Ludvík Vaculík: Český snář [The Czech Dreambook] (2052 words)

Context

In the late 1970s, a decade after the defeat of the Prague Spring at the hands of the Warsaw Pact armies, the Czech writer Ludvík Vaculík, one of the Spring’s icons, found himself in a difficult situation. Many of his friends – like him, the recent signatories of Charter 77 that publicly raised the issue of human rights violations by the post-Spring Czechoslovak government – were either jailed, or exiled, or dead. Vaculík turned to be luckier than most because he had merely been purged from the Communist party, lost his job as a journalist and lived on the royalties from his publications abroad, instead of having to seek menial employment, as numerous others in a similar position were forced to do. …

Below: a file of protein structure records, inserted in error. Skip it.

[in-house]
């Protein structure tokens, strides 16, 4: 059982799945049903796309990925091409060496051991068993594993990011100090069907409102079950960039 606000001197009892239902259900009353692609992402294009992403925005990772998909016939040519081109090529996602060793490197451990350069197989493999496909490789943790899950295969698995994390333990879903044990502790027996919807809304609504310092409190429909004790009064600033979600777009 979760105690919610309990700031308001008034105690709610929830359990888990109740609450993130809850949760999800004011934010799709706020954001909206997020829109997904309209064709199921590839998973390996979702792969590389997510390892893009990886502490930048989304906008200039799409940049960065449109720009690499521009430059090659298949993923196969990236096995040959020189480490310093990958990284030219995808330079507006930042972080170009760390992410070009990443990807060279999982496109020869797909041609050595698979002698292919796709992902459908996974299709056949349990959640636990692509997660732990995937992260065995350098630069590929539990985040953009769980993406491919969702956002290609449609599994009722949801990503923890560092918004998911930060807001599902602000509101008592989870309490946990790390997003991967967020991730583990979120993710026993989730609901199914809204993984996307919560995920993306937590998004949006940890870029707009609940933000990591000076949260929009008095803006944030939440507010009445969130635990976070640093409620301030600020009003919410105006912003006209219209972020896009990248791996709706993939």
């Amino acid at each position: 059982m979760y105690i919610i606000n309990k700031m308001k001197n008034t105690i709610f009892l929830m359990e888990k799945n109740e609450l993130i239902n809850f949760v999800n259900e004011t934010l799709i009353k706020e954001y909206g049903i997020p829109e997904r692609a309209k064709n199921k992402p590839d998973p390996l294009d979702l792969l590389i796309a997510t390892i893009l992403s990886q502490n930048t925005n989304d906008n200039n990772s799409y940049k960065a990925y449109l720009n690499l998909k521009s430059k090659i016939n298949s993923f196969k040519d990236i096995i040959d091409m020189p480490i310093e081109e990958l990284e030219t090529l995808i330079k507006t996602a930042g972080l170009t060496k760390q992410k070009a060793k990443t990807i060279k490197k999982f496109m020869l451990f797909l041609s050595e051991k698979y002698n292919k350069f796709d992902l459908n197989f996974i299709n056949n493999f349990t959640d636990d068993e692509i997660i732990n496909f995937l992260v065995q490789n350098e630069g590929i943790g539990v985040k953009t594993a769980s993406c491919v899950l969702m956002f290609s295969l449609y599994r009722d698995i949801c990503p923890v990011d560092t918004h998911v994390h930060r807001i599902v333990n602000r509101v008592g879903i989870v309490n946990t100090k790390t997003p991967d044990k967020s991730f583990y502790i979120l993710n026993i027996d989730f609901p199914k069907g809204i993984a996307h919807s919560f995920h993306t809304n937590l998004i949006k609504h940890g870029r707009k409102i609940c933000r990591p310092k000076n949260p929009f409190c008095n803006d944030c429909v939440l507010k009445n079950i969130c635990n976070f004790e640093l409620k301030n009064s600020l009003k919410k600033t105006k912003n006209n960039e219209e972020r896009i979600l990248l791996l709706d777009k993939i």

Citation: Rogatchevski, Andrei. "Český snář". The Literary Encyclopedia. First published 17 March 2021 [https://www.litencyc.com/php/sworks.php?rec=true&UID=39305, accessed 24 October 2021.]

39305 Český snář 3 Historical context notes are intended to give basic and preliminary information on a topic. In some cases they will be expanded into longer entries as the Literary Encyclopedia evolves.

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